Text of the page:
An admin worker who agreed to do a favour for an old national-service friend became embroiled in an illegal scheme to help foreign "hostesses" renew their social visit passes.
Mohammad Ghazali Hashim Abdul Rahman was paid just $50 for his trouble - and yesterday he was jailed seven weeks for abetting corruption.
The 31-year-old is the last of seven men to be convicted in a "U-turn" operation masterminded by corrupt Immigration and Checkpoints Authority (ICA) officer Mohammed Mustaffa Mohabat Ali.
On Mustaffa's request, Ghazali would meet the women, usually from the Philippines or Vietnam, at Jurong East bus interchange and accompany them across the border to the Gelang Patah bus terminus in Malaysia.
On returning to Singapore through the Tuas checkpoint, he would guide them towards the booth manned by Mustaffa.
The women, having entered Singapore on a social visit pass, would leave for Malaysia right before their passes expired and then return within a few days to obtain a fresh pass, which they bribed Mustaffa to turn a blind eye to.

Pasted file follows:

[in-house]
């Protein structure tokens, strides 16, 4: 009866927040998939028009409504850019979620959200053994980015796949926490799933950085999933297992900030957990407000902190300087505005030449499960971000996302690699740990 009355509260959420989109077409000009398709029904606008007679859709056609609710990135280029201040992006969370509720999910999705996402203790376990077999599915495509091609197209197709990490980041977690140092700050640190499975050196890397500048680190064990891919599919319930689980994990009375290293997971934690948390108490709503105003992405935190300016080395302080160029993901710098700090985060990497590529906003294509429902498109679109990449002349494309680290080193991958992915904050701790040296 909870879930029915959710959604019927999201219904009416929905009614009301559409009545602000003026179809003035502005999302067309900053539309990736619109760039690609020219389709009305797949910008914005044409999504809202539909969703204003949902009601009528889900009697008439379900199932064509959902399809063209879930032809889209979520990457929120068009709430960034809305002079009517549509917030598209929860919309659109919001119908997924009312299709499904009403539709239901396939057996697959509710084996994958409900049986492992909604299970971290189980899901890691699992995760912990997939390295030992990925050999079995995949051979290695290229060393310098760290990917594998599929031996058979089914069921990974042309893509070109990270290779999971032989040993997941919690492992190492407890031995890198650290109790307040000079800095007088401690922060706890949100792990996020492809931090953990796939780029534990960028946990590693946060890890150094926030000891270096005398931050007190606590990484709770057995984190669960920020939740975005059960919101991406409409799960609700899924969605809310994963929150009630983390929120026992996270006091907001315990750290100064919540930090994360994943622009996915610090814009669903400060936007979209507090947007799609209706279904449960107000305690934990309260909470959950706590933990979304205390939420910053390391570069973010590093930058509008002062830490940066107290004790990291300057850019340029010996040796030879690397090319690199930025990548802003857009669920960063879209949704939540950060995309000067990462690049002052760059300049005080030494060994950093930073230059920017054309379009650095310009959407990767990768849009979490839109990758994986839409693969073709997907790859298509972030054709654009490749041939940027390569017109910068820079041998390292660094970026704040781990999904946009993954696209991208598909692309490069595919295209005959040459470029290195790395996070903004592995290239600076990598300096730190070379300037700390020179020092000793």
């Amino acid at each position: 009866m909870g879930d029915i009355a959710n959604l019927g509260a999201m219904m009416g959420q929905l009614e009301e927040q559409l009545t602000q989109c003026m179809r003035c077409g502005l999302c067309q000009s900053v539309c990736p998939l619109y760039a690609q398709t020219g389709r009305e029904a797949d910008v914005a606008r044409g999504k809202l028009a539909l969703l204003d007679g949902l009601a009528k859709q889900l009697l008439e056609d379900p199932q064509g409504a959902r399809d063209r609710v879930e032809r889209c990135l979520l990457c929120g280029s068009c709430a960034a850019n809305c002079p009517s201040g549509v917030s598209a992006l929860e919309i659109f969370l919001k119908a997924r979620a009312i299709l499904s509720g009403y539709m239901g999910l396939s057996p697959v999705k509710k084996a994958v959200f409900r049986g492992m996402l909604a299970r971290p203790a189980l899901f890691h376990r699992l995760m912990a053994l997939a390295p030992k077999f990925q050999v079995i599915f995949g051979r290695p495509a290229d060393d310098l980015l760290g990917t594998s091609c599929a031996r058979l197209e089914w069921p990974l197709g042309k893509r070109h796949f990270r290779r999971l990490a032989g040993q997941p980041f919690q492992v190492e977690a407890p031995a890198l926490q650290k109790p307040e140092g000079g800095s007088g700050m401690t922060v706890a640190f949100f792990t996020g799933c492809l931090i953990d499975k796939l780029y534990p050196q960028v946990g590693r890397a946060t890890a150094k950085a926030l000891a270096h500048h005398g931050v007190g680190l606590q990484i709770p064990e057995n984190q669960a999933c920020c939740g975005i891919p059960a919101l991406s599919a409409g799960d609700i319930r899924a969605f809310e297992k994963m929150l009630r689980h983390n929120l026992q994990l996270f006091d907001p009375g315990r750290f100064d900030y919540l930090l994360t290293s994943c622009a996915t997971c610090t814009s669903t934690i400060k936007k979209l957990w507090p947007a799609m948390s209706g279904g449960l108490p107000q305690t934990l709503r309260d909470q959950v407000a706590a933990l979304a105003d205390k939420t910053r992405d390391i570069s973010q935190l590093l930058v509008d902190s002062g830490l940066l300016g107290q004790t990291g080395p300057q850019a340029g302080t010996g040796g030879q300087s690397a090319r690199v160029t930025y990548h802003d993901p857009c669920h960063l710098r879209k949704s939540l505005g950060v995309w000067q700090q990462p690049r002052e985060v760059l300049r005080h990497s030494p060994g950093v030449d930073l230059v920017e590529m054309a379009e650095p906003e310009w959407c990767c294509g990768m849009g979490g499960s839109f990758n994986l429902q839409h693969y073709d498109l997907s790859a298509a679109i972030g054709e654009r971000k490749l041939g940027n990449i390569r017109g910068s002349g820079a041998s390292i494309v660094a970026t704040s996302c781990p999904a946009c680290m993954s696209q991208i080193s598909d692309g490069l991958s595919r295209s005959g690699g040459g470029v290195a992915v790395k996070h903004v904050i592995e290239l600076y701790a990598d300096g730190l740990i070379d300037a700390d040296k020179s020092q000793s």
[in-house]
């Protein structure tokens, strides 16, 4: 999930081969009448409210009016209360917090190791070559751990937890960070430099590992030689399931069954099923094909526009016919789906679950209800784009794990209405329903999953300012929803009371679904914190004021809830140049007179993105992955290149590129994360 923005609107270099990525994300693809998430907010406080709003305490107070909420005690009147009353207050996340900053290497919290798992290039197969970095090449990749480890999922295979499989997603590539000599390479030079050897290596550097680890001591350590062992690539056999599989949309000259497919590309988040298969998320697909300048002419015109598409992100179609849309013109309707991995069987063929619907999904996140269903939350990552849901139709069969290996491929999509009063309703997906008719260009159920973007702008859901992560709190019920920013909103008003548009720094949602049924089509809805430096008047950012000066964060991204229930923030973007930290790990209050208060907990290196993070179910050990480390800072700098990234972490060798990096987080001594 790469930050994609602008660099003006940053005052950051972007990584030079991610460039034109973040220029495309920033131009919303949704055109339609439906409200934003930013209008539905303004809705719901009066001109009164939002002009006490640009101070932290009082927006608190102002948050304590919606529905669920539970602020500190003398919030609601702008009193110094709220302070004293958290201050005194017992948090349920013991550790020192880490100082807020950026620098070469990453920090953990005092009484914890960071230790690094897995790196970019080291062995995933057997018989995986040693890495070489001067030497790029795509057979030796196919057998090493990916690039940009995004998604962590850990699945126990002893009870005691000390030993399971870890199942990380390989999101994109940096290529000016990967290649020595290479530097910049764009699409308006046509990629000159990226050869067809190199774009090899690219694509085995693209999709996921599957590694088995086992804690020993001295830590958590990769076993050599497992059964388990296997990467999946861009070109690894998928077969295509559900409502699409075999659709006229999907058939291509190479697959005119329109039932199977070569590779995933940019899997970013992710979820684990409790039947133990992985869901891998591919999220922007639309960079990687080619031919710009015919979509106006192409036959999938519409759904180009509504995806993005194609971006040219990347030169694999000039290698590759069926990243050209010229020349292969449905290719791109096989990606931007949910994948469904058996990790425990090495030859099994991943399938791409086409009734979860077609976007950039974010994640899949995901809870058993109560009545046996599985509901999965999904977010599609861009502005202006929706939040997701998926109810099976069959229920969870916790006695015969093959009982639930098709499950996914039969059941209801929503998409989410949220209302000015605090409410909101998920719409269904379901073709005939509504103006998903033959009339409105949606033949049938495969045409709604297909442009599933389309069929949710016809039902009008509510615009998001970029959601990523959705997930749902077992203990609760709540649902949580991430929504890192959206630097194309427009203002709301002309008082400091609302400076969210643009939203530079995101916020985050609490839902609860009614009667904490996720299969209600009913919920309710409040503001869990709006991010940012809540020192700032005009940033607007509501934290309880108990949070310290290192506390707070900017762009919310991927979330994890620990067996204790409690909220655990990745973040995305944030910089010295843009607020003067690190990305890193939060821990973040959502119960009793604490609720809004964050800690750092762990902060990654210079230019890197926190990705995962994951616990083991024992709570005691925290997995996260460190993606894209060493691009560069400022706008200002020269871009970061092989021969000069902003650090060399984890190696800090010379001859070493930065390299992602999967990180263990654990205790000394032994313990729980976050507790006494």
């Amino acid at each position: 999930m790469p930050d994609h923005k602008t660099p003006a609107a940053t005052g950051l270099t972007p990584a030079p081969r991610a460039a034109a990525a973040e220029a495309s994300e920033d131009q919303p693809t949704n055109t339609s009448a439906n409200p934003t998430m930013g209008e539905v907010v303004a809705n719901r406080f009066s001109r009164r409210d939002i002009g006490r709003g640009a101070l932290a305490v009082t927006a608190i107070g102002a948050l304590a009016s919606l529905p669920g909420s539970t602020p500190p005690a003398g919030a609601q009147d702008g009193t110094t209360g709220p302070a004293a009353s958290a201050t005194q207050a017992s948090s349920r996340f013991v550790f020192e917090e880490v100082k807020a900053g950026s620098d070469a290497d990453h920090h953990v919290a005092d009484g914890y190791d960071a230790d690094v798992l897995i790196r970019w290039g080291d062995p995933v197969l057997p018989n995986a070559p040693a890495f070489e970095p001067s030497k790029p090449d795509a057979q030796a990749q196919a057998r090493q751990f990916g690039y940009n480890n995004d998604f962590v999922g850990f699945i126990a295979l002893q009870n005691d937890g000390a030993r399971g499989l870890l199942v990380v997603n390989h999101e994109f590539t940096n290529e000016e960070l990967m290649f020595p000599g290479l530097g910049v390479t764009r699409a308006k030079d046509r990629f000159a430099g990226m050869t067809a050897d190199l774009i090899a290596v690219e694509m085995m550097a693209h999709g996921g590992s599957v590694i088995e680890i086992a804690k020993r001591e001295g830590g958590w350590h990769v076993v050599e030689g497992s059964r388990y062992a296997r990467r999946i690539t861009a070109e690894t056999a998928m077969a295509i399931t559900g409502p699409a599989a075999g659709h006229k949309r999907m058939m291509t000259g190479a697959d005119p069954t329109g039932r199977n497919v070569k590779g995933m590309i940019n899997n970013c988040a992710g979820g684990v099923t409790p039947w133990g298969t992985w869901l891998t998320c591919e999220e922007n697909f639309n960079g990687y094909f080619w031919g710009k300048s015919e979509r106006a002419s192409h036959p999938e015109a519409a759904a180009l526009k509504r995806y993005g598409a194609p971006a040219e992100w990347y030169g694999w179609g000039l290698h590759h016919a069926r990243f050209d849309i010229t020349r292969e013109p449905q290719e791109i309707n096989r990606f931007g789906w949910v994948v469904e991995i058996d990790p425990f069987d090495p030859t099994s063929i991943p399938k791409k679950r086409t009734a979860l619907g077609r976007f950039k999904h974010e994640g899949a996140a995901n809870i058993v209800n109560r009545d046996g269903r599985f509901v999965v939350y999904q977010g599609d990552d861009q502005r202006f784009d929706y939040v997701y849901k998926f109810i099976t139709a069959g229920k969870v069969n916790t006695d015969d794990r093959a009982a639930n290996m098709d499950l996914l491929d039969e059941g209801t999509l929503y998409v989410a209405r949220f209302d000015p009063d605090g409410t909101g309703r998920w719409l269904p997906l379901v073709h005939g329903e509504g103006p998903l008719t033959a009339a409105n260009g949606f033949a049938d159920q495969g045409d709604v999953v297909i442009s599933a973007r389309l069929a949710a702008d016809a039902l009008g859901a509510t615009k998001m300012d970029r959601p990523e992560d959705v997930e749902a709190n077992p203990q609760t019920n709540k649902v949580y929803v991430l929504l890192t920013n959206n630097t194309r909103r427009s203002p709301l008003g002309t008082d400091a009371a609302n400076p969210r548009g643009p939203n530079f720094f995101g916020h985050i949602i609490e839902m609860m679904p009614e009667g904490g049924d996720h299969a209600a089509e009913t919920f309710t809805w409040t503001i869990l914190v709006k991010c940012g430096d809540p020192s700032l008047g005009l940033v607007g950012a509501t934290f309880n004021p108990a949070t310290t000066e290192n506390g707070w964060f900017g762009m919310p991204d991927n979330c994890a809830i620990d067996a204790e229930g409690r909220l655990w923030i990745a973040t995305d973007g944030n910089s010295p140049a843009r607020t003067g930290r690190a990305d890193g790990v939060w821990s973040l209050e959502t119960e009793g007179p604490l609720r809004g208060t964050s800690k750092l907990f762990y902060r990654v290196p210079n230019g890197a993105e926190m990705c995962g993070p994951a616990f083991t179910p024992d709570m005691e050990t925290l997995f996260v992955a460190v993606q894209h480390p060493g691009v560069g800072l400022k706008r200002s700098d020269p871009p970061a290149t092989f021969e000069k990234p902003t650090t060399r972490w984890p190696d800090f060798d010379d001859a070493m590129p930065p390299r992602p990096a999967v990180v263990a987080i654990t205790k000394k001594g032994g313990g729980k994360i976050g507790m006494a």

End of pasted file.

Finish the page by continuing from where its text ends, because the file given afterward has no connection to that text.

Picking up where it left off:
Ghazali saw none of the $3,000 that Mustaffa collected from the women he guided, but received a token sum of $50 to cover his expenses.
The court heard that Ghazali helped Mustaffa five times between November 2010 and April 2011.
In mitigation, Ghazali's lawyer, Mr Sunil Sudheesan, said his client was "a very naive...person who was just helping his friend", and had not played a critical role in the operation.
District Judge Janet Wang also ordered Ghazali to pay a penalty of $50.
Mustaffa, 30, was jailed for 21 months in 2013, while four other ICA officers and pub owner Andrew Song were given prison terms last year for corruption. For abetting corruption, Ghazali could have been jailed up to five years, fined $100,000, or both.
This article was first published on June 4, 2015.
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